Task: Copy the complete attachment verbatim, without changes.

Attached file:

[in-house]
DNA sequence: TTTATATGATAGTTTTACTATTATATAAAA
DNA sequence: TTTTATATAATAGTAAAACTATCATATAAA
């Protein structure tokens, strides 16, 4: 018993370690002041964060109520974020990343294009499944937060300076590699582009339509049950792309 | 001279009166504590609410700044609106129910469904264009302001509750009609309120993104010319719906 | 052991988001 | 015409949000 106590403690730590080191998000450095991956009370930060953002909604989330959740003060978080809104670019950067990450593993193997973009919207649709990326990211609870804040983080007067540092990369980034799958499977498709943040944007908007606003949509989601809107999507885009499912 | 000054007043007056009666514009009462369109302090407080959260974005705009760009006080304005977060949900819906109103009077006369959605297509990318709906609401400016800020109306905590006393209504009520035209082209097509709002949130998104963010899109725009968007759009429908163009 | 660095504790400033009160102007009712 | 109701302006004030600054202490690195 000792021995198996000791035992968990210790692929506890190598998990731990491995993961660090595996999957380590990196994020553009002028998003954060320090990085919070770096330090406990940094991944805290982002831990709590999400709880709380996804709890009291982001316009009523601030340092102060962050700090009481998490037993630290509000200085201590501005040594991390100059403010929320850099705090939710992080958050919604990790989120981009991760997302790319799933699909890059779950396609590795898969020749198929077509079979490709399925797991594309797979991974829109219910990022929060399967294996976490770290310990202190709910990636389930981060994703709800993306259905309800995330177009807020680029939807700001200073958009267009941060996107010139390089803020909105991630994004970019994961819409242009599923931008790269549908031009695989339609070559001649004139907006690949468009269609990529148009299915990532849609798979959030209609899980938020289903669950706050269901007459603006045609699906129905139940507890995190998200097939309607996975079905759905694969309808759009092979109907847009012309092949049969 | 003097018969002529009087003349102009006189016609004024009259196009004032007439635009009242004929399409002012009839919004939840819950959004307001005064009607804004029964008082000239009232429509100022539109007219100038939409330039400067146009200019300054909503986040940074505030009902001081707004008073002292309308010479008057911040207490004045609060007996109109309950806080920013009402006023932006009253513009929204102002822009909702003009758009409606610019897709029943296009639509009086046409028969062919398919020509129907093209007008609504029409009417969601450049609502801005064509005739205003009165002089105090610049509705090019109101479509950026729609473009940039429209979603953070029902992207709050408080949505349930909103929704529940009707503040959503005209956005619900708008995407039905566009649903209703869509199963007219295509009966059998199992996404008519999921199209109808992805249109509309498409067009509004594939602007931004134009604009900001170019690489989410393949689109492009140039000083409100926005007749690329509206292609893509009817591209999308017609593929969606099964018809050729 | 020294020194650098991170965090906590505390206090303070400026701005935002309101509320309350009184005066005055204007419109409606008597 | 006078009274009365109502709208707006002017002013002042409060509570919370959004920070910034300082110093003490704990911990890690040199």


[in-house]
DNA sequence: TTTATATGATAGTTTTACTATTATATAAAA
DNA sequence: TTTTATATAATAGTAAAACTATCATATAAA
């Protein structure tokens, strides 16, 4: 018993370690002041964060109520974020990343294009499944937060300076590699582009339509049950792309 | 001279009166504590609410700044609106129910469904264009302001509750009609309120993104010319719906 | 052991988001 | 015409949000 106590403690730590080191998000450095991956009370930060953002909604989330959740003060978080809104670019950067990450593993193997973009919207649709990326990211609870804040983080007067540092990369980034799958499977498709943040944007908007606003949509989601809107999507885009499912 | 000054007043007056009666514009009462369109302090407080959260974005705009760009006080304005977060949900819906109103009077006369959605297509990318709906609401400016800020109306905590006393209504009520035209082209097509709002949130998104963010899109725009968007759009429908163009 | 660095504790400033009160102007009712 | 109701302006004030600054202490690195 000792021995198996000791035992968990210790692929506890190598998990731990491995993961660090595996999957380590990196994020553009002028998003954060320090990085919070770096330090406990940094991944805290982002831990709590999400709880709380996804709890009291982001316009009523601030340092102060962050700090009481998490037993630290509000200085201590501005040594991390100059403010929320850099705090939710992080958050919604990790989120981009991760997302790319799933699909890059779950396609590795898969020749198929077509079979490709399925797991594309797979991974829109219910990022929060399967294996976490770290310990202190709910990636389930981060994703709800993306259905309800995330177009807020680029939807700001200073958009267009941060996107010139390089803020909105991630994004970019994961819409242009599923931008790269549908031009695989339609070559001649004139907006690949468009269609990529148009299915990532849609798979959030209609899980938020289903669950706050269901007459603006045609699906129905139940507890995190998200097939309607996975079905759905694969309808759009092979109907847009012309092949049969 | 003097018969002529009087003349102009006189016609004024009259196009004032007439635009009242004929399409002012009839919004939840819950959004307001005064009607804004029964008082000239009232429509100022539109007219100038939409330039400067146009200019300054909503986040940074505030009902001081707004008073002292309308010479008057911040207490004045609060007996109109309950806080920013009402006023932006009253513009929204102002822009909702003009758009409606610019897709029943296009639509009086046409028969062919398919020509129907093209007008609504029409009417969601450049609502801005064509005739205003009165002089105090610049509705090019109101479509950026729609473009940039429209979603953070029902992207709050408080949505349930909103929704529940009707503040959503005209956005619900708008995407039905566009649903209703869509199963007219295509009966059998199992996404008519999921199209109808992805249109509309498409067009509004594939602007931004134009604009900001170019690489989410393949689109492009140039000083409100926005007749690329509206292609893509009817591209999308017609593929969606099964018809050729 | 020294020194650098991170965090906590505390206090303070400026701005935002309101509320309350009184005066005055204007419109409606008597 | 006078009274009365109502709208707006002017002013002042409060509570919370959004920070910034300082110093003490704990911990890690040199």